Honolulu Inflation rose by a moderate 1.7 percent last year, fueled by higher electricity and gasoline prices and other increases in goods and services.
The figures released by the U.S. Bureau of Labor Statistics also showed people paid higher prices for education, communications and housing.
The increase marks a rebound of sorts for Honolulu’s Consumer Price Index, which last year sank to its lowest level in at least a decade in rising a meager 0.7 percent. The rate was still slightly ahead of 2010 inflation nationally, which rose at 1.5 percent on a seasonally unadjusted basis.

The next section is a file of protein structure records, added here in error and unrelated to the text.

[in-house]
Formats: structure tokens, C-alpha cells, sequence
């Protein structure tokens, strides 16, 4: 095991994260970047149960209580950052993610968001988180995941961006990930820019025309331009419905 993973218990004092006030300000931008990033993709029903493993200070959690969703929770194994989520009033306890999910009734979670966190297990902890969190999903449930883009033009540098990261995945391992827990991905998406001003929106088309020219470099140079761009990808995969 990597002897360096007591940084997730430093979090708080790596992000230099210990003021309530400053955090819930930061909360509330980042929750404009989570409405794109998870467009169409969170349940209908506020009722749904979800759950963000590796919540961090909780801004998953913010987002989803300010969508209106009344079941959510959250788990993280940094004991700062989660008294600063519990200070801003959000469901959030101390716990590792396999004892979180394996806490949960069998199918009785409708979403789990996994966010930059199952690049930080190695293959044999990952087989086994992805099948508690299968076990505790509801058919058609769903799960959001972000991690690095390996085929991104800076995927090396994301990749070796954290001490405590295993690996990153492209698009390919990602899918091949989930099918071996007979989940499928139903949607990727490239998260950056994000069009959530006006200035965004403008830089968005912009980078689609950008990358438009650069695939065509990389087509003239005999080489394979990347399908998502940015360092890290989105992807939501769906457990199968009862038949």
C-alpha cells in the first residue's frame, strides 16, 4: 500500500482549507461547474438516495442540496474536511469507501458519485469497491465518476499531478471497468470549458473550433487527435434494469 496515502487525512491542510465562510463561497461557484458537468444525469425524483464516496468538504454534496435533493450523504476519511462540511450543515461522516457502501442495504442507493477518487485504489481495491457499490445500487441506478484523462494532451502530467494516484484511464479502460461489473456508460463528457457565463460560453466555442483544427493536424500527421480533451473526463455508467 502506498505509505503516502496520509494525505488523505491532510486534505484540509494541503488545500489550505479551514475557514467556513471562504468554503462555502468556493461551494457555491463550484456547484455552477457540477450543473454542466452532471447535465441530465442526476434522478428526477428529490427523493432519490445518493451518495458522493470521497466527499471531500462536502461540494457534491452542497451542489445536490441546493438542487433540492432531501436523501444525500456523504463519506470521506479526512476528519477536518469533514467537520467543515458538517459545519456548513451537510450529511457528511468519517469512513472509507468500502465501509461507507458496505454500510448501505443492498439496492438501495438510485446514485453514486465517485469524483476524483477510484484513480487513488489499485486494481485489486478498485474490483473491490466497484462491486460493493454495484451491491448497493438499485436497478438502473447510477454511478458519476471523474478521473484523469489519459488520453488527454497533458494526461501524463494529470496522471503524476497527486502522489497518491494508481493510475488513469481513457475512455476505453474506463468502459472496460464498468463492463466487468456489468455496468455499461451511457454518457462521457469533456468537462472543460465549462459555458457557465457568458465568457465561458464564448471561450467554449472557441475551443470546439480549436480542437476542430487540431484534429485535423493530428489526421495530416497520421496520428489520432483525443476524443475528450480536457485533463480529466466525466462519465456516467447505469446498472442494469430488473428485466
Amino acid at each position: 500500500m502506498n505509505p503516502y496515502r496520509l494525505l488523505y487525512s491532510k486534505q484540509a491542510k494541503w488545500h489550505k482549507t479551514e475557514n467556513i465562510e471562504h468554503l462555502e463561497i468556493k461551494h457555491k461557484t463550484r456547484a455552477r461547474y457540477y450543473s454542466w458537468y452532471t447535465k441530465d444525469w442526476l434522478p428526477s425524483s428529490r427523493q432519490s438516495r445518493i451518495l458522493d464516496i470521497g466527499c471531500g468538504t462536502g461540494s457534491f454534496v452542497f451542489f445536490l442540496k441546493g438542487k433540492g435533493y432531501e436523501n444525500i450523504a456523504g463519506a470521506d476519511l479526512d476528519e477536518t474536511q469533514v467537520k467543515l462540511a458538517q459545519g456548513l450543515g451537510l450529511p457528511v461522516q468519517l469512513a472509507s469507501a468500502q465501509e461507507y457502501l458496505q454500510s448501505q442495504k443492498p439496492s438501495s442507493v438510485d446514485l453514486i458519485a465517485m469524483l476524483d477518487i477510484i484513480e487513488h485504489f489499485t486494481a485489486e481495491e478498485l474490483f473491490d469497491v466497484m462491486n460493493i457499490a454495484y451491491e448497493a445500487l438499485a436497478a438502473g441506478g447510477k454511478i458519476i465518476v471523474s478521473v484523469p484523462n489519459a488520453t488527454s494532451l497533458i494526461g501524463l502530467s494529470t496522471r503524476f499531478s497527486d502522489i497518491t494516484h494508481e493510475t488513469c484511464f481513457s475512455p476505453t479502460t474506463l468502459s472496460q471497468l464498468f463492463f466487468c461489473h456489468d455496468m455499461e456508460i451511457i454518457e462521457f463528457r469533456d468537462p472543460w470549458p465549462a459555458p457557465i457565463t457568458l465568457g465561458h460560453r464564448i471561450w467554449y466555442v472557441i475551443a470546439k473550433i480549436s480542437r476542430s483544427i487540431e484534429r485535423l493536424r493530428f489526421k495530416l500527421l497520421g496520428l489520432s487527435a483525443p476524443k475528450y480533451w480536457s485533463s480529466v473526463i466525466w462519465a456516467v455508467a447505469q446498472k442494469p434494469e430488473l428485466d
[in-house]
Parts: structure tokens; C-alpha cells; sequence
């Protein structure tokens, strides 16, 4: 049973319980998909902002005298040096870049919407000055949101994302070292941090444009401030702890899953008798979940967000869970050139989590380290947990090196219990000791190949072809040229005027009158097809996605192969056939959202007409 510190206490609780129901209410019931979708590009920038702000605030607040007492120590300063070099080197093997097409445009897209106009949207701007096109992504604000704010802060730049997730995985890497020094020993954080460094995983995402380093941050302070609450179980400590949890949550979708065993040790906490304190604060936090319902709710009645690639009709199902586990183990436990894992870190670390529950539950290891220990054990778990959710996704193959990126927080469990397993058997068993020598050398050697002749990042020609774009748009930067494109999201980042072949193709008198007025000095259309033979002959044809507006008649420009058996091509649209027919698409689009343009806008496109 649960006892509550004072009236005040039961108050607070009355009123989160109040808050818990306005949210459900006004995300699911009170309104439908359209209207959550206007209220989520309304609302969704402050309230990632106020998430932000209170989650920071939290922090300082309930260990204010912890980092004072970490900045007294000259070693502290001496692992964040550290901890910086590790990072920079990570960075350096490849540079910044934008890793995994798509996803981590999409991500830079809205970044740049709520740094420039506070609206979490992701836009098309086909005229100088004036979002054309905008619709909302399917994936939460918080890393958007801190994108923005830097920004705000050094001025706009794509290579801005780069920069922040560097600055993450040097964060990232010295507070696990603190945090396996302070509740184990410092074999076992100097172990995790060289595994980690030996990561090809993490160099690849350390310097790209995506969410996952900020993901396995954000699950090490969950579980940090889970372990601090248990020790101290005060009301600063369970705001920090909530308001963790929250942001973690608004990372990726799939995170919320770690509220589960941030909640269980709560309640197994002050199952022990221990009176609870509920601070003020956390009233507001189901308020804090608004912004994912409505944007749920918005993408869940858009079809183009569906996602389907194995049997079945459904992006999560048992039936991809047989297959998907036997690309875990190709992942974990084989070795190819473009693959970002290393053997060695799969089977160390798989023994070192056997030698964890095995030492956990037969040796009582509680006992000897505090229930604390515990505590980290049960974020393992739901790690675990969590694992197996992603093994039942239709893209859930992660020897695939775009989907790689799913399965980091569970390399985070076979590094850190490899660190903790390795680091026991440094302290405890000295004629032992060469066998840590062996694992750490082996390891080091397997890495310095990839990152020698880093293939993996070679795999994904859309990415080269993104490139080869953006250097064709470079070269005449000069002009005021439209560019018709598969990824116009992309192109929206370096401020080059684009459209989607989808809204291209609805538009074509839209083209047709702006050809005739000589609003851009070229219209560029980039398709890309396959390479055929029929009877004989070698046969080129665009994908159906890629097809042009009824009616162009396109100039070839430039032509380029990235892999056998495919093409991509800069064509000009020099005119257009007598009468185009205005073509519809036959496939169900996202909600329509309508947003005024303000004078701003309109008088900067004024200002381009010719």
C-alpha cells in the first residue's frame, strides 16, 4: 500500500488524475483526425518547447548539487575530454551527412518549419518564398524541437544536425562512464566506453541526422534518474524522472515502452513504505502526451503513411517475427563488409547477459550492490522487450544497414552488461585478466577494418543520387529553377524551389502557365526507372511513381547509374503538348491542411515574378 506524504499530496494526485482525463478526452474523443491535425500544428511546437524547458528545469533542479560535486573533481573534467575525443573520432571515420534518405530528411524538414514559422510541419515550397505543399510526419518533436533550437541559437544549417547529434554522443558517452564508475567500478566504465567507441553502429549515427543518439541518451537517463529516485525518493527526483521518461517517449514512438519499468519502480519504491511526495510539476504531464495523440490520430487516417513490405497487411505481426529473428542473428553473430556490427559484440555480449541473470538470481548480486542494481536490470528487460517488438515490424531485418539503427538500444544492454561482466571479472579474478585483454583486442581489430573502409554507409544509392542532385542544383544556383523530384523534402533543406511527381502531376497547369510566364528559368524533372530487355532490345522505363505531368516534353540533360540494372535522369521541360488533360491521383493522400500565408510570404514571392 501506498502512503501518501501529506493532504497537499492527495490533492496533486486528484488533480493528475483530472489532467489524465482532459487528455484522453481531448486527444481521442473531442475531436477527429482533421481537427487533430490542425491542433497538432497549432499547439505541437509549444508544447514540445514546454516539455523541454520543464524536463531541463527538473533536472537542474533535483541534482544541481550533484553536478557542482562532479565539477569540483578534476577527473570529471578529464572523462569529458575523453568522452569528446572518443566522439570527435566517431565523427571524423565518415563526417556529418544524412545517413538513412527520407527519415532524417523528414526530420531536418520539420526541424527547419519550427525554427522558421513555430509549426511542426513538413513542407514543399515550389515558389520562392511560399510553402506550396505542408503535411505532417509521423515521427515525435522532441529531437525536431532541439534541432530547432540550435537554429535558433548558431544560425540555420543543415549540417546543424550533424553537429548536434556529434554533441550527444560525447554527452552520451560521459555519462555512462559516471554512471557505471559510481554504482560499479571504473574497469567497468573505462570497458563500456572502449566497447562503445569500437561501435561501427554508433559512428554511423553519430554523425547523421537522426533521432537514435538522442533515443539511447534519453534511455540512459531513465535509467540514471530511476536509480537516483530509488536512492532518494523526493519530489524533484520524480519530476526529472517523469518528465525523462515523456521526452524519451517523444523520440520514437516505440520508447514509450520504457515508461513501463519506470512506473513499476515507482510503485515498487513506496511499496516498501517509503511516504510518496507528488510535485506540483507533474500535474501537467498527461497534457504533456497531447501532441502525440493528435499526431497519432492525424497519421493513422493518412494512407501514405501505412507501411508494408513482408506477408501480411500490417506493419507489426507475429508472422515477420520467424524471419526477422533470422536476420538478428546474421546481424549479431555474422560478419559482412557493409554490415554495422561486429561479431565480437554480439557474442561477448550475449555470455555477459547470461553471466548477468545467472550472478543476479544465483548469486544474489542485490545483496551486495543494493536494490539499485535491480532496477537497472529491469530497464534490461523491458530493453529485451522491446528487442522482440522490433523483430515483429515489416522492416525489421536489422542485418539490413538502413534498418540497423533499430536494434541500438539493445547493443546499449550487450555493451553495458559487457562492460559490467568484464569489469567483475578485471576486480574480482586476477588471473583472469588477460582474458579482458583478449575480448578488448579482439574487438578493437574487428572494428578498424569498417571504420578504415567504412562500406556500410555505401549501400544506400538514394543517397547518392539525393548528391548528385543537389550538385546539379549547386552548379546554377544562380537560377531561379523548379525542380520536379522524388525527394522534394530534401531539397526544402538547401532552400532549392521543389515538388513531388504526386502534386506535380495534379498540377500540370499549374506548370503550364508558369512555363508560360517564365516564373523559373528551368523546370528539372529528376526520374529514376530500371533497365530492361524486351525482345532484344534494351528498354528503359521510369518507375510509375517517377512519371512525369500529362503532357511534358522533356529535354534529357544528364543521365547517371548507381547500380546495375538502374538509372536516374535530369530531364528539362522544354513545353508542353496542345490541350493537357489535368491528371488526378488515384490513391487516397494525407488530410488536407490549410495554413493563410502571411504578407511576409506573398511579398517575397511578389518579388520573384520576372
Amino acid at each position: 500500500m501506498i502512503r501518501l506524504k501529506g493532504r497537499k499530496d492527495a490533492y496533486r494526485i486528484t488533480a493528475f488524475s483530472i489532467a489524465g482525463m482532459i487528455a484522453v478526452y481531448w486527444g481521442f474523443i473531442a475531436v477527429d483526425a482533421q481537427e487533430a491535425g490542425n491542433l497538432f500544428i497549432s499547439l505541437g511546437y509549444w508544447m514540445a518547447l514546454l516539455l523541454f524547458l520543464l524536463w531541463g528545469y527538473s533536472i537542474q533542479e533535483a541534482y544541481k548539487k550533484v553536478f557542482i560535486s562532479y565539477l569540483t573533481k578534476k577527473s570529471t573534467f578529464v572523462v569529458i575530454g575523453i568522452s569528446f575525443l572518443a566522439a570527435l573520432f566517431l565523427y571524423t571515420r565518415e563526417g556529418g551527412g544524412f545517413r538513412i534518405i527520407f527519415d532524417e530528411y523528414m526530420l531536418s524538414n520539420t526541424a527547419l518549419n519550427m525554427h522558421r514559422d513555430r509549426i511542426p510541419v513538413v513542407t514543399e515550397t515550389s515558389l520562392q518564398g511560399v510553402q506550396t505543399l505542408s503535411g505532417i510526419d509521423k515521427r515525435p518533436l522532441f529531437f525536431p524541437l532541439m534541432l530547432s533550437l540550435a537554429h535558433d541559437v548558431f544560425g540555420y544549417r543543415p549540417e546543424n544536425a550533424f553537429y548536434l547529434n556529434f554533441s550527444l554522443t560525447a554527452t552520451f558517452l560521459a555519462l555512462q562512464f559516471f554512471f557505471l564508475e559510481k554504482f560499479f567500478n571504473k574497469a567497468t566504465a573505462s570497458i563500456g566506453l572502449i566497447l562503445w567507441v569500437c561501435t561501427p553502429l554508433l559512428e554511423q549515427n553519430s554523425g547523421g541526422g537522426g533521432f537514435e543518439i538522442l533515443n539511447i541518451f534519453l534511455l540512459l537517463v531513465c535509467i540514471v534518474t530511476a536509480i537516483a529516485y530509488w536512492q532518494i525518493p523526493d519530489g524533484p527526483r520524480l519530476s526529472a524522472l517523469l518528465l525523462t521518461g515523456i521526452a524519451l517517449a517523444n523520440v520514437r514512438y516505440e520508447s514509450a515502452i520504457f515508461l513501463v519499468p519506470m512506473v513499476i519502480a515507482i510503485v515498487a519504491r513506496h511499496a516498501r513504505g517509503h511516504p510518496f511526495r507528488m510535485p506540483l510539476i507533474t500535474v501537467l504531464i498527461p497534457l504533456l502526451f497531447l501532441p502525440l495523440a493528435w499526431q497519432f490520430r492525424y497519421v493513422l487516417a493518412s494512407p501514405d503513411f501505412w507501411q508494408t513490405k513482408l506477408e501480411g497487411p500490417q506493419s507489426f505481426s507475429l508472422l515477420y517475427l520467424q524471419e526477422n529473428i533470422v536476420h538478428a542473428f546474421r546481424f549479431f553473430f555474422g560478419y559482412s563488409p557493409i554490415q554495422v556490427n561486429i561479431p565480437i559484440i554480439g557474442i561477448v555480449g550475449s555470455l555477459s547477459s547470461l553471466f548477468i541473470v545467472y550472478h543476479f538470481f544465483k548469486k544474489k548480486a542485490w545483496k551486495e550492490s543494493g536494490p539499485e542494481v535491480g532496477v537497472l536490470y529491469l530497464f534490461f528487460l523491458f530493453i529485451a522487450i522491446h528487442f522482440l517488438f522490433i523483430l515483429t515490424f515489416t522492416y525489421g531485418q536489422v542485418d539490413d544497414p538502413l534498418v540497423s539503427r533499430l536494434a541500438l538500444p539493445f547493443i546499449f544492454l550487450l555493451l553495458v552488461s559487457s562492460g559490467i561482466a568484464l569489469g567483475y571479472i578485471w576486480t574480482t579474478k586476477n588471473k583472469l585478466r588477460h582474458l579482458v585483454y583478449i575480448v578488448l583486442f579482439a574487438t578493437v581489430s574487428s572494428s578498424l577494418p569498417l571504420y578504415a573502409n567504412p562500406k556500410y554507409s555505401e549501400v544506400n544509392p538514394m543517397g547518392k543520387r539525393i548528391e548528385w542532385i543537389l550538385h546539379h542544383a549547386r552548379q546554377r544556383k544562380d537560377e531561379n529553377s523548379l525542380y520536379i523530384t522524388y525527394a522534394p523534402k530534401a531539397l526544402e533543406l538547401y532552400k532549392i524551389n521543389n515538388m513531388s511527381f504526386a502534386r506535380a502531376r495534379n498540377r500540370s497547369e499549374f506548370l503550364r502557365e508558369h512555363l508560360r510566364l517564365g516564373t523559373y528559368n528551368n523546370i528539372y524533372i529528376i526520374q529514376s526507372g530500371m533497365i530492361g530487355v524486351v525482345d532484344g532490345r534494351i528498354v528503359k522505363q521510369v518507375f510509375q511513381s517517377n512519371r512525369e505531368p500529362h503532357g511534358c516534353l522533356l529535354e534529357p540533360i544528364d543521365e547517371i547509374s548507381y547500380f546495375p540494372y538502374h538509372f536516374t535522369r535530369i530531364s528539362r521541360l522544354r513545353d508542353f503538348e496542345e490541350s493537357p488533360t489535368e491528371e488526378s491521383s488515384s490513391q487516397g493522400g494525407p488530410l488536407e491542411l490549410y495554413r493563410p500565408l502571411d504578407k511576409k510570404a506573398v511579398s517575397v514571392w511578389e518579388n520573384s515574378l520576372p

Source: U.S. Bureau of Labor Statistics (not seasonally adjusted)
The data showed that food prices rose 0.4 percent, led by rising costs for restaurant and other meals away from home.
There was also an 8.5 percent spike in energy costs as electricity rose by a double-digit percentage and gasoline jumped by 6 percent.
The BLS also said core inflation, or costs excluding food and energy, advanced 1.3 percent.
It noted there were increases in goods and services, education and communications, clothing and recreation.
Prices fell during the year for household furnishings and medical care.